Trouser House executive director Emily Morrison announced Nov. 6 that the art venue would close at the end of the month. Her announcement came via the group's website and in an email to the art space's supporters.
Trouser House, located at 4105 St. Claude Ave., opened in 2009 as a gallery and art space with an urban farm, and last week it hosted its final show, Salon des Refuses, which, Morrison notes with irony, is named after the rejected pieces of Parisian salons.
Trouser House, among other Bywater and Marigny spaces, received an email from Mayor Mitch Landrieu's Office of Cultural Economy in the wake of permitting problems at Bacchanal, the wine store that served food and hosted live music without city approval. The email prompted area gallery owners to rush to City Hall to apply for appropriate permits, and "some got them," Morrison said.
But prior to that, in August, Morrison sent an email to city officials inviting them to a salon opening. He said they replied, asking to meet. City code enforcement officials have told Morrison that the building, which dates from 1840, needs to be brought up to current code standards, including Americans with Disabilities Act (ADA) accessibility and fire safety provisions.
Morrison was given a checklist: level the building's foundation, widen doorways several inches, install bathrooms and ramps, add exits through a neighbor's parking lot, widen alleyways, install a gateway — a complete overhaul, Morrison says. The extensive makeover would require hiring an architect to perform a feasibility study, a licensed contractor to make the changes, and thousands of dollars. "'Then maybe we'll give you a permit,'" Morrison said, pretending to quote city officials. "How can something built 100 years ago get compliant up to this year?"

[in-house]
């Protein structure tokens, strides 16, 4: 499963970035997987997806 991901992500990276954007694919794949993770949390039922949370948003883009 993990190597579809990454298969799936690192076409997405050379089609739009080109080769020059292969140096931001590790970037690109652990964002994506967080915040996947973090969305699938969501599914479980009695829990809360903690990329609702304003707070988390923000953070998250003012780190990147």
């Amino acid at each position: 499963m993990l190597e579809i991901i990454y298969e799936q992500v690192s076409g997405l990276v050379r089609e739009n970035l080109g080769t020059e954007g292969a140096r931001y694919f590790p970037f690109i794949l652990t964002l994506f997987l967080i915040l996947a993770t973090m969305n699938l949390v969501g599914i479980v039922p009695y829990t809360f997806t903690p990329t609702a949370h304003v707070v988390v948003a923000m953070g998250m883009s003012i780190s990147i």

Identity issues in Bywater and Marigny properties aren't helping: There currently are no permits to cover what Trouser House does; Bacchanal's offerings changed as it grew; the Esplanade Avenue art treehouse "moved" to St. Claude Avenue; and Plan B will move later this year after its relatively smooth eviction from the A.R.K., which is being renovated into luxury apartments.
Bywater and Faubourg Marigny neighborhood associations voice support for the arts in their respective neighborhoods, but the city's recent code enforcement campaigns are the rule. Morrison worries, "Is it possible in the Bywater anymore?"
Trouser House's mission statement defines the space as "a model of sustainability defined by community involvement and public education. As a catalyst for social change, Trouser House advocates food activism and contemporary art as vehicles for improving public health and personal well-being."
Exhibits were planned through May 2012 but now will have to find new exhibition spaces. The city, Morrison said, isn't kicking out Trouser House tenants or closing its doors, but it can't run as is without proper permits. City officials were "receptive," Morrison said, and "to an extent encouraging." She added that folks in the Landrieu administration are working for the arts and are willing to help as long as Trouser House moves.
"We continue to work with cultural workers and businesses to help get the permits and licenses they need to keep them in business," said Scott Hutcheson, Landrieu's adviser for cultural economy. "We will continue to work with Trouser House to assist in their efforts to find a suitable location." — Alex Woodward